For some reason recent film romances have involved imaginary, virtual, disembodied, or otherwise abstract characters. Perhaps “Ruby Sparks” (2012) started the trend, followed by the brilliant “Her” (2013) and this year’s intriguing “The One I Love” and ludicrous “If I Stay.” The stunningly insipid and pretentious “The Man on Her Mind,” Bruce Guthrie and Alan Hruska’s adaptation of the latter’s stage play, should put an end to this upstart mini-genre so we can return to the unchallenging piffle of the good old rom-com.
Nellie (Amy McAllister), a mousy book editor living alone in a Manhattan studio apartment, rebuffs the attempts of her suburb-dwelling sister Janet (Georgia Mackenzie) to hook her up with her new neighbor, Leonard (Samuel James). Nellie has met Leonard already and found him revolting, a reasonable response since James’s mugging performance evokes Jim Carrey in “The Mask.” Nellie, though, is no bargain herself, at least in McAllister’s petulant and grating portrayal. Nonetheless, Leonard has taken a shine to her, and keeps leaving her voice mail messages that are never returned.
Meanwhile, Nellie has been having an affair that is not only secret, but imaginary. In a kind of sitcom version of “Last Tango in Paris,” Jack, a suave lawyer, visits her whenever she wants company. They engage in pseudo-sophisticated small talk, drink wine, and have torrid sex, the logistics of which are left to the viewers’ imagination.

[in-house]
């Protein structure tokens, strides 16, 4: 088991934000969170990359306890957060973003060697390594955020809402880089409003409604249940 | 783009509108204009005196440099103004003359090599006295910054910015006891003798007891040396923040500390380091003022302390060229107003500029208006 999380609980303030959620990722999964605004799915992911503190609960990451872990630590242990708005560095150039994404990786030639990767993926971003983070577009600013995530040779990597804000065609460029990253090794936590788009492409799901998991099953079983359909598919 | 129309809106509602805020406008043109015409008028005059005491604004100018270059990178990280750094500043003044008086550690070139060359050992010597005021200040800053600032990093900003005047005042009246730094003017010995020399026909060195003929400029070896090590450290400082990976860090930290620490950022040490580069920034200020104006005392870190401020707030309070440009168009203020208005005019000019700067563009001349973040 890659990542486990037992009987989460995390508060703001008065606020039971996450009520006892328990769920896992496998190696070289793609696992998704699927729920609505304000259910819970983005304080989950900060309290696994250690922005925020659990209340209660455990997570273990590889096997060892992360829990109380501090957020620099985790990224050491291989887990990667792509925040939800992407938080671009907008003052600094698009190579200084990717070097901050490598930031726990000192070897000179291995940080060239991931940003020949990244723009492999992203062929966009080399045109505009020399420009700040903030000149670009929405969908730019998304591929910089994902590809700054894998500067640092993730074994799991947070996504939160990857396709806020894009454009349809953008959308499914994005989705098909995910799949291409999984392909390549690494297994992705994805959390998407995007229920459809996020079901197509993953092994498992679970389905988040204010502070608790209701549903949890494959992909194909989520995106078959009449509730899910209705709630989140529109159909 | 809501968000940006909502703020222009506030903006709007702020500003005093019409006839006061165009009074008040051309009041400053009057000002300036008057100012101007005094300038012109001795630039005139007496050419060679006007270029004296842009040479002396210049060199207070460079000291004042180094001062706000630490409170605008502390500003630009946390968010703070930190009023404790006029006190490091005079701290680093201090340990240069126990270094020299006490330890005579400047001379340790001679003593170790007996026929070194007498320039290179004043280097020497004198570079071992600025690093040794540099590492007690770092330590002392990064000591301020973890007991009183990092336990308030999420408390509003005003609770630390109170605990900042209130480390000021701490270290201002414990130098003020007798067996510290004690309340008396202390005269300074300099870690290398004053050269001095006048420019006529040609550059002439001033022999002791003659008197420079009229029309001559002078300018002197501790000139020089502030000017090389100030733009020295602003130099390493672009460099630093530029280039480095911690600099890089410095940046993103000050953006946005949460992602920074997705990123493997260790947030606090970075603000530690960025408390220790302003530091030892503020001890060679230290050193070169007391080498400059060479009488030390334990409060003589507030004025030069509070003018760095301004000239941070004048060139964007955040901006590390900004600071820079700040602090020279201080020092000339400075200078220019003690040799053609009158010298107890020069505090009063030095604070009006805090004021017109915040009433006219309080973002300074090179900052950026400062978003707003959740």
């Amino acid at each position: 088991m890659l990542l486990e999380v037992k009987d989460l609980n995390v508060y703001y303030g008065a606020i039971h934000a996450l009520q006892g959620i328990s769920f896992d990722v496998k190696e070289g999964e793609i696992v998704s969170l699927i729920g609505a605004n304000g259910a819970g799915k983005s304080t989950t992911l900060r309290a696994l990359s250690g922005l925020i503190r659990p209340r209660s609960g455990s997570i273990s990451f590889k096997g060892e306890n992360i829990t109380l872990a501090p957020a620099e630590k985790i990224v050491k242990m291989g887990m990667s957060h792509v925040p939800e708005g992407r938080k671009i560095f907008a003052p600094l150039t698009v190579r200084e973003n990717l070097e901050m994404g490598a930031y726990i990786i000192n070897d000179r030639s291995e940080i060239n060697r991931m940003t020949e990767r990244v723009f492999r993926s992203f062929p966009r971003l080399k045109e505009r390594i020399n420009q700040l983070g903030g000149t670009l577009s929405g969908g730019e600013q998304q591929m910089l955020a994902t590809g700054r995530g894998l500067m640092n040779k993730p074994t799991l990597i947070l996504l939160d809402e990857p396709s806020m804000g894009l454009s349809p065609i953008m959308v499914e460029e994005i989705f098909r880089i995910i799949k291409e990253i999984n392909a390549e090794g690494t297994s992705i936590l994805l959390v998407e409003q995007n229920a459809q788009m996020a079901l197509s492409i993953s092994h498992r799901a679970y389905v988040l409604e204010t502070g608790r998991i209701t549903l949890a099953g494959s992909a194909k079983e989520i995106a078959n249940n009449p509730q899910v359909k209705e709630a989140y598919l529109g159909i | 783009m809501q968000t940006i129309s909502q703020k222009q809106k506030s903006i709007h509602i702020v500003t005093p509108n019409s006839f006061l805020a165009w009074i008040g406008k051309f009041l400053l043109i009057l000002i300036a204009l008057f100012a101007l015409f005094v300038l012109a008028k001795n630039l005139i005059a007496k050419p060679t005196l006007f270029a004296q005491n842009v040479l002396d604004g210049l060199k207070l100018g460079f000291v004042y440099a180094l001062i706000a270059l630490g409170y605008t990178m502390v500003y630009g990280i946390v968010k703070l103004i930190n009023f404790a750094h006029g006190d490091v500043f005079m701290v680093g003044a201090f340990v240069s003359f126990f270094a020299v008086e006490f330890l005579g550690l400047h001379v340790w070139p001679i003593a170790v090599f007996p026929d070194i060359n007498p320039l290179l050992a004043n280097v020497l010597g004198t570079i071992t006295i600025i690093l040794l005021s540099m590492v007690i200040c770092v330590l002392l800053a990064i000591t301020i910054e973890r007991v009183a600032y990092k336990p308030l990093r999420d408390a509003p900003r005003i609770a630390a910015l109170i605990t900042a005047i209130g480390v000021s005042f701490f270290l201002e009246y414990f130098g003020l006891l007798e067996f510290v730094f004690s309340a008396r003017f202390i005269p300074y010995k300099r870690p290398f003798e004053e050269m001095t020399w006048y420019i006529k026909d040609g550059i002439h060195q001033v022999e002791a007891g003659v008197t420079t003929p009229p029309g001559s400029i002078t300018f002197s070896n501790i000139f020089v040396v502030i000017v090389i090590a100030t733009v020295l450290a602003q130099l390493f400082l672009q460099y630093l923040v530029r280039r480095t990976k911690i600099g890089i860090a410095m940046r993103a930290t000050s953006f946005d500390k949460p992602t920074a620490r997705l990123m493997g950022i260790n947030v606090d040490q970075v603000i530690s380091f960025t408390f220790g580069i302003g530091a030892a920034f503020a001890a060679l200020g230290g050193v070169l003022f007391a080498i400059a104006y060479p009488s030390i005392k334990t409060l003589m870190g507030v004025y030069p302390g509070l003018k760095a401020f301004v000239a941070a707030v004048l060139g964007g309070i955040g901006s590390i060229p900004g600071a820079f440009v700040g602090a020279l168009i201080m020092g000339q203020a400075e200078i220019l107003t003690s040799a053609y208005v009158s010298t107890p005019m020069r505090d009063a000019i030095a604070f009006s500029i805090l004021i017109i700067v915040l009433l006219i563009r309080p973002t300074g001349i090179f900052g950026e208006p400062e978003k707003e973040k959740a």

Not so the torturous, stagey dialogue. Guthrie and Hruska try to chop it up into rapid-fire, enjambed, and overlapping exchanges, in hopes that the pseudo-Howard Hawks style might conceal the hackneyed pretentiousness. They edit these long stretches of conversation with reverse angles that ignore the 180 degree rule, the filmmaking fundamental that demands that when two people are talking they remain on the same side of the screen with each cut to avoid confusion. Perhaps the filmmakers intended to enhance the solipsistic nature of the situation, but the effect is the impression of simple incompetence.
To no one’s surprise, Jack is in fact Nellie’s fantasy version of Leonard, whom she rejected because she was attracted to him. And Leonard, as it turns out, has an imaginary Nellie he cavorts with in his vacant suburban digs. Can these two, or rather four since the imaginary pair have more in the way of character than their creators, work out an arrangement? And do we really have to include a second act involving an inherited apartment and jealous sibling Janet’s miserable marriage to her doofus husband?
Inevitably, the story turns Pirandellian, with Nellie and Leonard (he’s a ghost writer) musing on the nature of art and reality with sophomoric gravity. Could somebody be imagining them, too, they wonder? And maybe the whole world? If the latter is true, let’s hope whoever it is has a better imagination than Guthrie and Hruska.
Peter Keough can be reached at firstname.lastname@example.org.